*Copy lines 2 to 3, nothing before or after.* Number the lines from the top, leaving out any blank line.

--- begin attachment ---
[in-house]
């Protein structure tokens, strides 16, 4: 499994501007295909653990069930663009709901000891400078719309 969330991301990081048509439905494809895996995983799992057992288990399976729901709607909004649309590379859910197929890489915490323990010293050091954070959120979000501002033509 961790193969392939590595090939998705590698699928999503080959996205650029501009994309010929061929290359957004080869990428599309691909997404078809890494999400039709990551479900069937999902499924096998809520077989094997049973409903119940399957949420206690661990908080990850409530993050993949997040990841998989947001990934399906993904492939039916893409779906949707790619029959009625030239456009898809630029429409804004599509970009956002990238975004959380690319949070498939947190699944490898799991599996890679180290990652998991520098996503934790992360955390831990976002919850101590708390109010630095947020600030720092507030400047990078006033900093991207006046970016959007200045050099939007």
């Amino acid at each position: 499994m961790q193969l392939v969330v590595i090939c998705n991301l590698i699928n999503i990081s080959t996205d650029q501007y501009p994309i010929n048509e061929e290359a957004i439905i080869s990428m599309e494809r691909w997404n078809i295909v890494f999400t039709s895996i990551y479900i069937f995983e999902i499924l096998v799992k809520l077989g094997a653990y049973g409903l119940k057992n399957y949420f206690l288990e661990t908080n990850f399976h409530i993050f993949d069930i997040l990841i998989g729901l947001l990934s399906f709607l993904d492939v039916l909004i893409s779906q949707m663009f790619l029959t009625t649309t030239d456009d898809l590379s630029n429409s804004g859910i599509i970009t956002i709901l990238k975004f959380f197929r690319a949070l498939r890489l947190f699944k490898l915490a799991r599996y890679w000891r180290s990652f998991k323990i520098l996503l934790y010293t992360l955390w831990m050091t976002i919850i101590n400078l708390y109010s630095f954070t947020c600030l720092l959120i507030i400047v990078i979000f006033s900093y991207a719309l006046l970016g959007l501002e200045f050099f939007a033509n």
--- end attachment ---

């Protein structure tokens, strides 16, 4: 499994501007295909653990069930663009709901000891400078719309 969330991301990081048509439905494809895996995983799992057992288990399976729901709607909004649309590379859910197929890489915490323990010293050091954070959120979000501002033509 961790193969392939590595090939998705590698699928999503080959996205650029501009994309010929061929290359957004080869990428599309691909997404078809890494999400039709990551479900069937999902499924096998809520077989094997049973409903119940399957949420206690661990908080990850409530993050993949997040990841998989947001990934399906993904492939039916893409779906949707790619029959009625030239456009898809630029429409804004599509970009956002990238975004959380690319949070498939947190699944490898799991599996890679180290990652998991520098996503934790992360955390831990976002919850101590708390109010630095947020600030720092507030400047990078006033900093991207006046970016959007200045050099939007």
């Amino acid at each position: 499994m961790q193969l392939v969330v590595i090939c998705n991301l590698i699928n999503i990081s080959t996205d650029q501007y501009p994309i010929n048509e061929e290359a957004i439905i080869s990428m599309e494809r691909w997404n078809i295909v890494f999400t039709s895996i990551y479900i069937f995983e999902i499924l096998v799992k809520l077989g094997a653990y049973g409903l119940k057992n399957y949420f206690l288990e661990t908080n990850f399976h409530i993050f993949d069930i997040l990841i998989g729901l947001l990934s399906f709607l993904d492939v039916l909004i893409s779906q949707m663009f790619l029959t009625t649309t030239d456009d898809l590379s630029n429409s804004g859910i599509i970009t956002i709901l990238k975004f959380f197929r690319a949070l498939r890489l947190f699944k490898l915490a799991r599996y890679w000891r180290s990652f998991k323990i520098l996503l934790y010293t992360l955390w831990m050091t976002i919850i101590n400078l708390y109010s630095f954070t947020c600030l720092l959120i507030i400047v990078i979000f006033s900093y991207a719309l006046l970016g959007l501002e200045f050099f939007a033509n």